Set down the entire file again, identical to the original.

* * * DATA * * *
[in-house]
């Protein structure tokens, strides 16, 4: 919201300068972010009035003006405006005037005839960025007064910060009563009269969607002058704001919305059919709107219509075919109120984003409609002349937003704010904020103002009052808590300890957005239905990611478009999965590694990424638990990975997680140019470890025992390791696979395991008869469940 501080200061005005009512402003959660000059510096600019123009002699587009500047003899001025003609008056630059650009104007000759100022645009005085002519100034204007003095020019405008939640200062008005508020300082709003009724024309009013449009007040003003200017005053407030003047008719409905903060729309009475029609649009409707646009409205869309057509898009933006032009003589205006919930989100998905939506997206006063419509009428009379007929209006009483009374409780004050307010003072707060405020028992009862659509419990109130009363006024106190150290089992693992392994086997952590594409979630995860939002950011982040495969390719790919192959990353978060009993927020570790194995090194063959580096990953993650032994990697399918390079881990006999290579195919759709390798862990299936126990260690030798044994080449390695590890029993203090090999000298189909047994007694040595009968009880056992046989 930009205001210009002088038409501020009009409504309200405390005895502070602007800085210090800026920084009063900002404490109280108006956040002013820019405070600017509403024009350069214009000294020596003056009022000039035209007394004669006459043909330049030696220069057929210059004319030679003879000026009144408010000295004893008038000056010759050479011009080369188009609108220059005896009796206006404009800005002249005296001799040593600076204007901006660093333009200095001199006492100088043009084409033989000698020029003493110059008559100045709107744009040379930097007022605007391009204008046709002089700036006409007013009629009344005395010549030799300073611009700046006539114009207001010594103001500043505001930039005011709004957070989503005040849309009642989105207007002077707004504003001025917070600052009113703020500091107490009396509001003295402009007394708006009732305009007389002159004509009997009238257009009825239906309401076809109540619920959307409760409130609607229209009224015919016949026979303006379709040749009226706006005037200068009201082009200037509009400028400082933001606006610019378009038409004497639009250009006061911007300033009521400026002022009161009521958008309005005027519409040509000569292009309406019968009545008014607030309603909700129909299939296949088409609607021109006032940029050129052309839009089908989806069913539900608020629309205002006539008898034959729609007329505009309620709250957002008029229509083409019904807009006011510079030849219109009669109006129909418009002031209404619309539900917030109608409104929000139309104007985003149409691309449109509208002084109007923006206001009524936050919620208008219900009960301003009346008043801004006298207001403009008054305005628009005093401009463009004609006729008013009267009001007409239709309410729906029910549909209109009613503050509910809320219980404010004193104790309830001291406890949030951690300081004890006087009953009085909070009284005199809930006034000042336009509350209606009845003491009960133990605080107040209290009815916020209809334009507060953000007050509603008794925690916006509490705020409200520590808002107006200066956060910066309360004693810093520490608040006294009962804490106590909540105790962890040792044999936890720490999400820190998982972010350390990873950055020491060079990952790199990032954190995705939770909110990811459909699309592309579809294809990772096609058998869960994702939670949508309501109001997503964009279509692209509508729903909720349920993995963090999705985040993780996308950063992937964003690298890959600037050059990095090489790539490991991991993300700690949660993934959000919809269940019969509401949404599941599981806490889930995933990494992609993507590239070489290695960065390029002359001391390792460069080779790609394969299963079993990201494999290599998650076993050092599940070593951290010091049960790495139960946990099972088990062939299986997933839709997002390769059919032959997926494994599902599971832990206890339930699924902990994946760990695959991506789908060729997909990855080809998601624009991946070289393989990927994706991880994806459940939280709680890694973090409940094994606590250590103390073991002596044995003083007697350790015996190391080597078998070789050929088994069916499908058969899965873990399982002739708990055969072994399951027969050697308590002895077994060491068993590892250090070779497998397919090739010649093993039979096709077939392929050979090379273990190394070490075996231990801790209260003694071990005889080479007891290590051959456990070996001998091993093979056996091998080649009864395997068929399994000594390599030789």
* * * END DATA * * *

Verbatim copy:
[in-house]
């Protein structure tokens, strides 16, 4: 919201300068972010009035003006405006005037005839960025007064910060009563009269969607002058704001919305059919709107219509075919109120984003409609002349937003704010904020103002009052808590300890957005239905990611478009999965590694990424638990990975997680140019470890025992390791696979395991008869469940 501080200061005005009512402003959660000059510096600019123009002699587009500047003899001025003609008056630059650009104007000759100022645009005085002519100034204007003095020019405008939640200062008005508020300082709003009724024309009013449009007040003003200017005053407030003047008719409905903060729309009475029609649009409707646009409205869309057509898009933006032009003589205006919930989100998905939506997206006063419509009428009379007929209006009483009374409780004050307010003072707060405020028992009862659509419990109130009363006024106190150290089992693992392994086997952590594409979630995860939002950011982040495969390719790919192959990353978060009993927020570790194995090194063959580096990953993650032994990697399918390079881990006999290579195919759709390798862990299936126990260690030798044994080449390695590890029993203090090999000298189909047994007694040595009968009880056992046989 930009205001210009002088038409501020009009409504309200405390005895502070602007800085210090800026920084009063900002404490109280108006956040002013820019405070600017509403024009350069214009000294020596003056009022000039035209007394004669006459043909330049030696220069057929210059004319030679003879000026009144408010000295004893008038000056010759050479011009080369188009609108220059005896009796206006404009800005002249005296001799040593600076204007901006660093333009200095001199006492100088043009084409033989000698020029003493110059008559100045709107744009040379930097007022605007391009204008046709002089700036006409007013009629009344005395010549030799300073611009700046006539114009207001010594103001500043505001930039005011709004957070989503005040849309009642989105207007002077707004504003001025917070600052009113703020500091107490009396509001003295402009007394708006009732305009007389002159004509009997009238257009009825239906309401076809109540619920959307409760409130609607229209009224015919016949026979303006379709040749009226706006005037200068009201082009200037509009400028400082933001606006610019378009038409004497639009250009006061911007300033009521400026002022009161009521958008309005005027519409040509000569292009309406019968009545008014607030309603909700129909299939296949088409609607021109006032940029050129052309839009089908989806069913539900608020629309205002006539008898034959729609007329505009309620709250957002008029229509083409019904807009006011510079030849219109009669109006129909418009002031209404619309539900917030109608409104929000139309104007985003149409691309449109509208002084109007923006206001009524936050919620208008219900009960301003009346008043801004006298207001403009008054305005628009005093401009463009004609006729008013009267009001007409239709309410729906029910549909209109009613503050509910809320219980404010004193104790309830001291406890949030951690300081004890006087009953009085909070009284005199809930006034000042336009509350209606009845003491009960133990605080107040209290009815916020209809334009507060953000007050509603008794925690916006509490705020409200520590808002107006200066956060910066309360004693810093520490608040006294009962804490106590909540105790962890040792044999936890720490999400820190998982972010350390990873950055020491060079990952790199990032954190995705939770909110990811459909699309592309579809294809990772096609058998869960994702939670949508309501109001997503964009279509692209509508729903909720349920993995963090999705985040993780996308950063992937964003690298890959600037050059990095090489790539490991991991993300700690949660993934959000919809269940019969509401949404599941599981806490889930995933990494992609993507590239070489290695960065390029002359001391390792460069080779790609394969299963079993990201494999290599998650076993050092599940070593951290010091049960790495139960946990099972088990062939299986997933839709997002390769059919032959997926494994599902599971832990206890339930699924902990994946760990695959991506789908060729997909990855080809998601624009991946070289393989990927994706991880994806459940939280709680890694973090409940094994606590250590103390073991002596044995003083007697350790015996190391080597078998070789050929088994069916499908058969899965873990399982002739708990055969072994399951027969050697308590002895077994060491068993590892250090070779497998397919090739010649093993039979096709077939392929050979090379273990190394070490075996231990801790209260003694071990005889080479007891290590051959456990070996001998091993093979056996091998080649009864395997068929399994000594390599030789």